Whether it be just to obey you rather than God, judge ye — Was it not by the same spirit, that Socrates, when they were condemning him to death, for teaching the people, said, "O ye Athenians, I embrace and love you; but I will obey God rather than you. And if you would spare my life on condition I should cease to teach my fellow citizens, I would die a thousand times rather than accept the proposal."
 So when they had further threatened them, they let them go, finding nothing how they might punish them, because of the people: for all men glorified God for that which was done.
They all glorified God — So much wiser were the people than those who were over them.
 And when they heard that, they lifted up their voice to God with one accord, and said, Lord, thou art God, which hast made heaven, and earth, and the sea, and all that in them is:
The sense is, Lord, thou hast all power. And thy word is fulfilled. Men do rage against thee: but it is in vain.
 Who by the mouth of thy servant David hast said, Why did the heathen rage, and the people imagine vain things?
 For of a truth against thy holy child Jesus, whom thou hast anointed, both Herod, and Pontius Pilate, with the Gentiles, and the people of Israel, were gathered together,
Whom thou hast anointed — To be king of Israel.
 For to do whatsoever thy hand and thy counsel determined before to be done.
The sense is, but they could do no more than thou wast pleased to permit, according to thy determinate counsel, to save mankind by the sufferings of thy Son. And what was needful for this end, thou didst before determine to permit to be done.
 By stretching forth thine hand to heal; and that signs and wonders may be done by the name of thy holy child Jesus.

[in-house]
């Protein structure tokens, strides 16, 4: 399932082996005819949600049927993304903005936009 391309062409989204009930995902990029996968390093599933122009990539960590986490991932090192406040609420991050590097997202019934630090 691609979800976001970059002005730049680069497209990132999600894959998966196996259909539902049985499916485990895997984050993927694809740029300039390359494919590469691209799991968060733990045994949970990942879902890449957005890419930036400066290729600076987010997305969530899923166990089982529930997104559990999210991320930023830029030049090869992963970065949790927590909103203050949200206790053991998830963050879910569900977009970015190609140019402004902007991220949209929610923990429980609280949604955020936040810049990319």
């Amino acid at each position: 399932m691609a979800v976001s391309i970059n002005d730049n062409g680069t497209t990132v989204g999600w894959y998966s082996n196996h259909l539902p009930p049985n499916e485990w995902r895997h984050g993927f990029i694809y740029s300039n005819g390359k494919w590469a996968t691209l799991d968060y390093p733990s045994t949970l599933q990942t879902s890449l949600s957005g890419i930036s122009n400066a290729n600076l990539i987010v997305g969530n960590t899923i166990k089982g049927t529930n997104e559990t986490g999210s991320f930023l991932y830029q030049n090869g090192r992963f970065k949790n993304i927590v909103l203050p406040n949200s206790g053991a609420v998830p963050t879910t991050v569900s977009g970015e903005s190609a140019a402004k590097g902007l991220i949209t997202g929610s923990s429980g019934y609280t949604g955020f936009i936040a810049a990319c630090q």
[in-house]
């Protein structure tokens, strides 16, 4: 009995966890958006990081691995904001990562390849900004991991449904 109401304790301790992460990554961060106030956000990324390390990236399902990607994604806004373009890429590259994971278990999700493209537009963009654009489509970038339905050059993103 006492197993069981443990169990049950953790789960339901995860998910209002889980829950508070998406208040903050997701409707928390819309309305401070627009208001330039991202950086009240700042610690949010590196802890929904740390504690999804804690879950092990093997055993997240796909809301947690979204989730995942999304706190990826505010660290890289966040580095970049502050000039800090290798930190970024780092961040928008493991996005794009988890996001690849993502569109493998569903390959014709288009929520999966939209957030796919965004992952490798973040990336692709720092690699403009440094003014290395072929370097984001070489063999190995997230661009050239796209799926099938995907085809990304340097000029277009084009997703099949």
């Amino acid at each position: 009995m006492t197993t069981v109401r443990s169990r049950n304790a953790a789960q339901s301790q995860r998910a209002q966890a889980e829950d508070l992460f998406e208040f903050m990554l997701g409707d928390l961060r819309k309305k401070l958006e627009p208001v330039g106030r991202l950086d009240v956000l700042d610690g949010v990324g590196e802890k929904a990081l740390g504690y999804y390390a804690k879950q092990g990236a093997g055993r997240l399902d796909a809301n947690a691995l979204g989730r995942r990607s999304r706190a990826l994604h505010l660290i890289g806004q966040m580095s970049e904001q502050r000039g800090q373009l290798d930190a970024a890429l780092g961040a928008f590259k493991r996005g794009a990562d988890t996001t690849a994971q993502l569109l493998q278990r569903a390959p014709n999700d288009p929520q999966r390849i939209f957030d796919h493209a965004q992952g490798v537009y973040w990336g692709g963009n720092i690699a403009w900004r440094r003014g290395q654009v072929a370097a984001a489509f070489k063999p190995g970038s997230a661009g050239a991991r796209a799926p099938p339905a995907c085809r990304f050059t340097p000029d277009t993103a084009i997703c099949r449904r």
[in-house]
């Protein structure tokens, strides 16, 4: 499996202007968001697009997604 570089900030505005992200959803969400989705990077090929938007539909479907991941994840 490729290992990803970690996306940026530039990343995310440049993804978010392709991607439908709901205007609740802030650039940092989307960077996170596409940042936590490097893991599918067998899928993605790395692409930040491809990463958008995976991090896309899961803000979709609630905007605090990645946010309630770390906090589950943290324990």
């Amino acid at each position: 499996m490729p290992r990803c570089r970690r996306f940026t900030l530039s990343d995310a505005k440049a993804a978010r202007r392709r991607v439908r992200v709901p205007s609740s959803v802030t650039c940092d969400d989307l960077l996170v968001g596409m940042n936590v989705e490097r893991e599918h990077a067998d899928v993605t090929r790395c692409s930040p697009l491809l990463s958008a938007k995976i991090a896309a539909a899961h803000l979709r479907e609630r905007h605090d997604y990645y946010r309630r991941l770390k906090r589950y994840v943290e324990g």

Thou stretchest forth thy hand — Exertest thy power.
 And when they had prayed, the place was shaken where they were assembled together; and they were all filled with the Holy Ghost, and they spake the word of God with boldness.
They were all filled — Afresh; and spake the word with boldness - So their petition was granted.
 And the multitude of them that believed were of one heart and of one soul: neither said any of them that ought of the things which he possessed was his own; but they had all things common.
And the multitude of them that believed — Every individual person were of one heart and one soul - Their love, their hopes, their passions joined: and not so much as one - In so great a multitude: this was a necessary consequence of that union of heart; said that aught of the things which he had was his own - It is impossible any one should, while all were of one soul. So long as that truly Christian love continued, they could not but have all things common.
 And with great power gave the apostles witness of the resurrection of the Lord Jesus: and great grace was upon them all.
And great grace — A large measure of the inward power of the Holy Ghost, was upon them all - Directing all their thoughts, words, and actions.
 Neither was there any among them that lacked: for as many as were possessors of lands or houses sold them, and brought the prices of the things that were sold,
For neither was there any one among them that wanted — We may observe, this is added as the proof that great grace was upon them all. And it was the immediate, necessary consequence of it: yea, and must be to the end of the world. In all ages and nations, the same cause, the same degree of grace, could not but in like circumstances produce the same effect.
For whosoever were possessors of houses and lands sold them — Not that there was any particular command for this; but there was great grace and great love: of which this was the natural fruit.
 And laid them down at the apostles' feet: and distribution was made unto every man according as he had need.
And distribution was made — At first by the apostles themselves, afterward by them whom they appointed.
 And Joses, who by the apostles was surnamed Barnabas, (which is, being interpreted, The son of consolation,) a Levite, and of the country of Cyprus,
A son of consolation — Not only on account of his so largely assisting the poor with his fortune; but also of those peculiar gifts of the Spirit, whereby he was so well qualified both to comfort and to exhort.
 Having land, sold it, and brought the money, and laid it at the apostles' feet.
Having an estate — Probably of considerable value. It is not unlikely that it was in Cyprus. Being a Levite, he had no portion, no distinct inheritance in Israel.